DJIBOUTI – The United Nations World Food Programme (WFP) with the Government of Djibouti has officially opened a new humanitarian logistics base that will support assistance operations across the Horn of Africa by improving storage and transport of relief goods.
“The new hub will allow WFP and the wider humanitarian community to dispatch humanitarian assistance more quickly, efficiently and cost-effectively in the region,” said Valerie Guarnieri, WFP’s Regional Director for East and Central Africa, at the opening ceremony today at the hub, which is near the Djibouti port in the capital city.
Djibouti’s Minister of Infrastructure and Transport, Moussa Ahmed Hassan, participated in the ceremony, along with other senior government officials. Also present was the Canadian Ambassador to Ethiopia and Djibouti, Philip Baker, whose government has been the lead financial supporter of the hub. The United States, Norway and Finland have provided additional key funding. WFP started construction of the hub in 2013.
“We are opening this facility at a critical time, when Djibouti is playing a key role in our responses to several major crises in the region, including the conflicts in South Sudan and Yemen and the drought in Ethiopia worsened by El Nino,” Guarnieri added.
About one quarter of the people that WFP assists worldwide live in countries supported by the Djibouti hub. In 2015, WFP moved about 500,000 metric tons of food through the Djibouti port. The port is the main gateway for food entering Ethiopia, and is also an important trans-shipment point for WFP emergency operations in South Sudan, Yemen, and Somalia.
Through its custom bonded container yard, the hub will provide immediate savings on the handling of more than 4,000 containers that WFP moves through the port each year. The 25,000 metric ton storage facility will also enhance the efficiency of bagged cargo handling. The Government of Djibouti provided WFP with 50,000 square metres of land for the construction.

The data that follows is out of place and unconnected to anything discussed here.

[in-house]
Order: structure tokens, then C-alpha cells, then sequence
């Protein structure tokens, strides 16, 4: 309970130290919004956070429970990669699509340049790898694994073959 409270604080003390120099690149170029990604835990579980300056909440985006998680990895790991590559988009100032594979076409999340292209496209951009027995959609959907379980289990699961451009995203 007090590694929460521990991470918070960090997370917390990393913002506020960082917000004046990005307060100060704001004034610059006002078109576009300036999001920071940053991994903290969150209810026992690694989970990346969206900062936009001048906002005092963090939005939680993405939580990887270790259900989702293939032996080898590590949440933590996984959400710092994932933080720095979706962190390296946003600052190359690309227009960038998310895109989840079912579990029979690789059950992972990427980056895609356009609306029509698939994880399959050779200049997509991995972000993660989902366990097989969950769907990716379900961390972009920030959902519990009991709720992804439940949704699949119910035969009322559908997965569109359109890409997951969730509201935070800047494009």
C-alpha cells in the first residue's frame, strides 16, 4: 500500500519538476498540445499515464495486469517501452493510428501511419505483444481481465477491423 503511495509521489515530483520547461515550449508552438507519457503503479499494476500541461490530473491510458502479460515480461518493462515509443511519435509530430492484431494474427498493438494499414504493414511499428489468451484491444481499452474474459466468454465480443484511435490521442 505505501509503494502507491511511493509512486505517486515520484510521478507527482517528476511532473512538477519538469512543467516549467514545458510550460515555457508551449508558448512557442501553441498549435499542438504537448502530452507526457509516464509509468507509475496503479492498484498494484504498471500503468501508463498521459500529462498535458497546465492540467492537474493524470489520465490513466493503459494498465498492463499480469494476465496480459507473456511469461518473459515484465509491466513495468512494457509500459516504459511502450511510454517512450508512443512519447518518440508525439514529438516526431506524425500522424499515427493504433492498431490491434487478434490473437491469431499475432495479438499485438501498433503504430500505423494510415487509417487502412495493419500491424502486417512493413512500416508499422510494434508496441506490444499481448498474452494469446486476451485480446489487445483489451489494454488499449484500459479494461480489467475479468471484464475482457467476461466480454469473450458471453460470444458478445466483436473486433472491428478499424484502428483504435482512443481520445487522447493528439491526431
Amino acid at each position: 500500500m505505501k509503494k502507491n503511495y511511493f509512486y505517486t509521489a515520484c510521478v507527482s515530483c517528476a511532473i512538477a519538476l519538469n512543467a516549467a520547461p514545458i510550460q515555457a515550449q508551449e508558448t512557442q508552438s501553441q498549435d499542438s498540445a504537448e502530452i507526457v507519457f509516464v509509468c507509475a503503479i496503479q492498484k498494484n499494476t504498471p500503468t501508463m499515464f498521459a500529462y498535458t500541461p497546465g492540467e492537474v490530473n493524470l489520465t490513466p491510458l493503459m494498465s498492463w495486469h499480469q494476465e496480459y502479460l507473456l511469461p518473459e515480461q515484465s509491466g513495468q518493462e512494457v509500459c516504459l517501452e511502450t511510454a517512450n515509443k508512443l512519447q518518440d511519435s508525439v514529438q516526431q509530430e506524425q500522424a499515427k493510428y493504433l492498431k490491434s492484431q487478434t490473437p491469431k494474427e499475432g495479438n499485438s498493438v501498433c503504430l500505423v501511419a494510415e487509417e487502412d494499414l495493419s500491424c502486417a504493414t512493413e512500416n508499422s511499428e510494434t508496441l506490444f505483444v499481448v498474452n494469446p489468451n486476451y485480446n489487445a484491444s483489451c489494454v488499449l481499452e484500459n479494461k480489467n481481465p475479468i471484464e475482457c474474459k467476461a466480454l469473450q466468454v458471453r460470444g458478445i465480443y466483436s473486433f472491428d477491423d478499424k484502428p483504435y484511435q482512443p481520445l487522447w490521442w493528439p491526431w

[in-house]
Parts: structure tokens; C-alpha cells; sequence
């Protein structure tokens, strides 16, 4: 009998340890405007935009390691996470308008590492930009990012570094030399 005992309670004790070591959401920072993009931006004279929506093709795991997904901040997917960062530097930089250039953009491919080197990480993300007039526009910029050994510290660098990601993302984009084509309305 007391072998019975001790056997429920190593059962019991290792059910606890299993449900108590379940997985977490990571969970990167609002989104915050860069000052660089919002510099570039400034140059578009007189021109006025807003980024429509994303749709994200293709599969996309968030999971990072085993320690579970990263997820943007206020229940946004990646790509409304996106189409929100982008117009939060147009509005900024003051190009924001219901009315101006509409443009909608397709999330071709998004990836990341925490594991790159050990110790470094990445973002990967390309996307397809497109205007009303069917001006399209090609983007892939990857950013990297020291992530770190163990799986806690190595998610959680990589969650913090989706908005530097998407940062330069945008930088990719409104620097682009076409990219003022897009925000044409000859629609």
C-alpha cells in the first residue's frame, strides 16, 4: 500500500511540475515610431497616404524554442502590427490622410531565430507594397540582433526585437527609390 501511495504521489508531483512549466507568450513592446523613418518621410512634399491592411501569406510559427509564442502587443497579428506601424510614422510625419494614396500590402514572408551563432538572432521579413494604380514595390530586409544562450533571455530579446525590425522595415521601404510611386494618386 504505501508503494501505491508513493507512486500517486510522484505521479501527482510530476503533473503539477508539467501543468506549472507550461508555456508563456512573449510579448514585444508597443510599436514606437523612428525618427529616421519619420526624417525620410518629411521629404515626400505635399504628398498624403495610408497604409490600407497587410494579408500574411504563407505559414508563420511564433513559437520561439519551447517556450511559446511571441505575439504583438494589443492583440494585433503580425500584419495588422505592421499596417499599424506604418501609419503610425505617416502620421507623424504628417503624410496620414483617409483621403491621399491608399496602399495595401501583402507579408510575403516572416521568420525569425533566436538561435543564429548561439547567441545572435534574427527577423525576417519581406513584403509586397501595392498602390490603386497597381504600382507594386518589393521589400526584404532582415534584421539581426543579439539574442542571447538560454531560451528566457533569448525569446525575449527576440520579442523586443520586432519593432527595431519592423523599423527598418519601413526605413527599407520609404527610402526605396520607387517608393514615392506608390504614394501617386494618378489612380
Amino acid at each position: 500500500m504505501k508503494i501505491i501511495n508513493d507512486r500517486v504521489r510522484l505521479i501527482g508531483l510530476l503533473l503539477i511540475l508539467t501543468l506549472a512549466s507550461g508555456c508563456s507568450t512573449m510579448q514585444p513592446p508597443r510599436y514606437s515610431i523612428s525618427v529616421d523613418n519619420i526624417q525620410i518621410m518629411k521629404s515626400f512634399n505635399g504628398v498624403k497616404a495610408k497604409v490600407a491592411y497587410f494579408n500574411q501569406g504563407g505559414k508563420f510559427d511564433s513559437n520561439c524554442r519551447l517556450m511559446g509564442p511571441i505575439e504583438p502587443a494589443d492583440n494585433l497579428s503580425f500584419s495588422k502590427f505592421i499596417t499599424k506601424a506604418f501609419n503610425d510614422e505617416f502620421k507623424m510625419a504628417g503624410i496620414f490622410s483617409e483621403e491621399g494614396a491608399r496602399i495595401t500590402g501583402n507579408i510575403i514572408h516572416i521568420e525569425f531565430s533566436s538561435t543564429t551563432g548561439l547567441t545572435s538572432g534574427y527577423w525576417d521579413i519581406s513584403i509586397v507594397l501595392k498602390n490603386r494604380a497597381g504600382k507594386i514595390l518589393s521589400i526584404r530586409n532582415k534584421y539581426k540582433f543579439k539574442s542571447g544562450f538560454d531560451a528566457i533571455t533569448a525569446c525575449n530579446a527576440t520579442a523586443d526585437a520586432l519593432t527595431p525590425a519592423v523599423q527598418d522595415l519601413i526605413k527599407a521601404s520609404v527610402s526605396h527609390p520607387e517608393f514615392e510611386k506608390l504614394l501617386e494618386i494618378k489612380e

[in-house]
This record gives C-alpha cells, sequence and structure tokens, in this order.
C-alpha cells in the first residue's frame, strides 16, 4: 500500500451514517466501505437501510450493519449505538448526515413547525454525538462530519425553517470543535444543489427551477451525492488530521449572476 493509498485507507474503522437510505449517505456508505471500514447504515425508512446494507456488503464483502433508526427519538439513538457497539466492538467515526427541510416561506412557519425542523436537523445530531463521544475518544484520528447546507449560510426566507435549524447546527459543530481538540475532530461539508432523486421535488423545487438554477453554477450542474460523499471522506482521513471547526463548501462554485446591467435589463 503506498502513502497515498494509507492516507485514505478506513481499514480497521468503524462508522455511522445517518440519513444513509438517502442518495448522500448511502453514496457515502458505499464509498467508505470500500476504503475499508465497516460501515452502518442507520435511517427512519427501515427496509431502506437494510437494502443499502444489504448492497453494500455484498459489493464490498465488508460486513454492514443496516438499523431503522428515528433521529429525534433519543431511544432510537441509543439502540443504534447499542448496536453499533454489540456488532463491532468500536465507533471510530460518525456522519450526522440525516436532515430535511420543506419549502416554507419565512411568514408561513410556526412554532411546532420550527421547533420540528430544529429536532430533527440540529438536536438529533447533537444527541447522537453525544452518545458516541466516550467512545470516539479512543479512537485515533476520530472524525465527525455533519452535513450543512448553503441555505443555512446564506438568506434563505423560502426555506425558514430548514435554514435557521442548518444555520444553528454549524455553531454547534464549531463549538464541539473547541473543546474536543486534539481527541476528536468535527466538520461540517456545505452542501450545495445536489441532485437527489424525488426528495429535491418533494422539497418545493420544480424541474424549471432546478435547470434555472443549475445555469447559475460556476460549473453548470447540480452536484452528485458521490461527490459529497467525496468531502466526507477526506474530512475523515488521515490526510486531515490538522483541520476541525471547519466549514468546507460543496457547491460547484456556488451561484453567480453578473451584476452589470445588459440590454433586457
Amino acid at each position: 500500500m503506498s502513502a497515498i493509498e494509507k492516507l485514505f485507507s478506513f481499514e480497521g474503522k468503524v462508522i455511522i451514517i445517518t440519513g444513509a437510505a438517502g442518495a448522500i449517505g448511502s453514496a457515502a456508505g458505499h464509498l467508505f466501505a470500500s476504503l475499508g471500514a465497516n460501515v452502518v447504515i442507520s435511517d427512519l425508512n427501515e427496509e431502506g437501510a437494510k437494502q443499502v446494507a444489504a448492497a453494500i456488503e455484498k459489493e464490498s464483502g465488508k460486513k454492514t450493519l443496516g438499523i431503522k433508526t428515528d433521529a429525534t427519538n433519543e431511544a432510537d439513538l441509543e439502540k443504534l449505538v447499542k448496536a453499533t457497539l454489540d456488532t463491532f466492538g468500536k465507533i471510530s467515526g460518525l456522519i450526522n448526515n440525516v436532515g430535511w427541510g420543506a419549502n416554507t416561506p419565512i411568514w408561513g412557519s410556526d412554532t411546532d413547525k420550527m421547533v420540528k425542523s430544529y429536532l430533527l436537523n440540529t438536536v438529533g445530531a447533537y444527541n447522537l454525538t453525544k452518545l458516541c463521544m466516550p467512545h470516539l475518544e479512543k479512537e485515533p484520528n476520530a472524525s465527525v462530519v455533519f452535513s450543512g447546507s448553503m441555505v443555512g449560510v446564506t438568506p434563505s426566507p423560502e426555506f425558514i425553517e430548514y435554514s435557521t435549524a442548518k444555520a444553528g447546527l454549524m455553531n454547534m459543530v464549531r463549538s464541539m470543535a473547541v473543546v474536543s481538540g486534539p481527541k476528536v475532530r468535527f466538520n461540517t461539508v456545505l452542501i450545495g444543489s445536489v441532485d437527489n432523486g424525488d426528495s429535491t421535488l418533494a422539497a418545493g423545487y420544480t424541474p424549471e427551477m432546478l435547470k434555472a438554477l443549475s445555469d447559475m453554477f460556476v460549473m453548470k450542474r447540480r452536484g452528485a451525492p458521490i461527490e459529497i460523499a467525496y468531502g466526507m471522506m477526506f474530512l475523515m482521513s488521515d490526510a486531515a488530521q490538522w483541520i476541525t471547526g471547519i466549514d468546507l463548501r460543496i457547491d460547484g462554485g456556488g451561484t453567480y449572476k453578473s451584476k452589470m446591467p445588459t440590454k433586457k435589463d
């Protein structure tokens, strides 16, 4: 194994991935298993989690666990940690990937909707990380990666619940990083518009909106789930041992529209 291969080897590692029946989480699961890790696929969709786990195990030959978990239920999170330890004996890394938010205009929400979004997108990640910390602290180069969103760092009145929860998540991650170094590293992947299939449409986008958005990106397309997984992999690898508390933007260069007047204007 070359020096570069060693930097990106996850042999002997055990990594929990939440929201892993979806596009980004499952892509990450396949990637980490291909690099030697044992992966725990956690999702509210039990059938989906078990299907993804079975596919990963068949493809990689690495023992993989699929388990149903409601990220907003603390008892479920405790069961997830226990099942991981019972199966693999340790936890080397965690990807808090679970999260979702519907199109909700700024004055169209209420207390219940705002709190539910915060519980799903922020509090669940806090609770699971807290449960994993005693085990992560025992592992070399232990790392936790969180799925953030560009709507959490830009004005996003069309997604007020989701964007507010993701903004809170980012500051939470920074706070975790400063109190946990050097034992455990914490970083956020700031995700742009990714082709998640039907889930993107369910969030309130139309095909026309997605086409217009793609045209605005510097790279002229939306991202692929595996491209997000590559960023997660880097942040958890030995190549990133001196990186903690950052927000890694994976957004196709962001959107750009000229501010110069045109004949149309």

The Government of Canada contributed more than US$18 million to support the establishment of the hub. The United States contributed US$1.6 million towards the facility, while Finland and Norway provided US$1.3 million and US$300,000 respectively to enable the first phase of construction to be finalized.
“Our support for WFP is not just about responding to crises, but also about strengthening WFP’s capacity to respond effectively in the region and to plan ahead,” said Canada’s Ambassador Baker. “This hub could not come at a better time. As we are faced with the impact of El Nino, currently devastating land and livelihoods, including through the drought that Ethiopia is currently facing, and affecting countless women, men, boys and girls, there is an ever greater need for more effective delivery of humanitarian assistance.”
While the hub is already functional, WFP requires an additional US$7.6 million to complete works that will bring it up to its full operational capacity. Of that, US$3 million is urgently needed to complete the installation of four bulk cargo silos – capable of holding 10,000 metric tons of food each – which will enable more rapid off-loading of ships, lowering costs for WFP and helping to reduce congestion in the port for all users.
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WFP is the world's largest humanitarian agency fighting hunger worldwide, delivering food assistance in emergencies and working with communities to improve nutrition and build resilience. Each year, WFP assists some 80 million people in around 80 countries.
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For more information please contact (email address: firstname.lastname@example.org):
Jesse Wood, WFP/Nairobi (currently in Djibouti), Mob. +254.707.723.102
Challiss McDonough, WFP/Nairobi: Tel. +254.20.762.2176, Mob. +254.707.722.104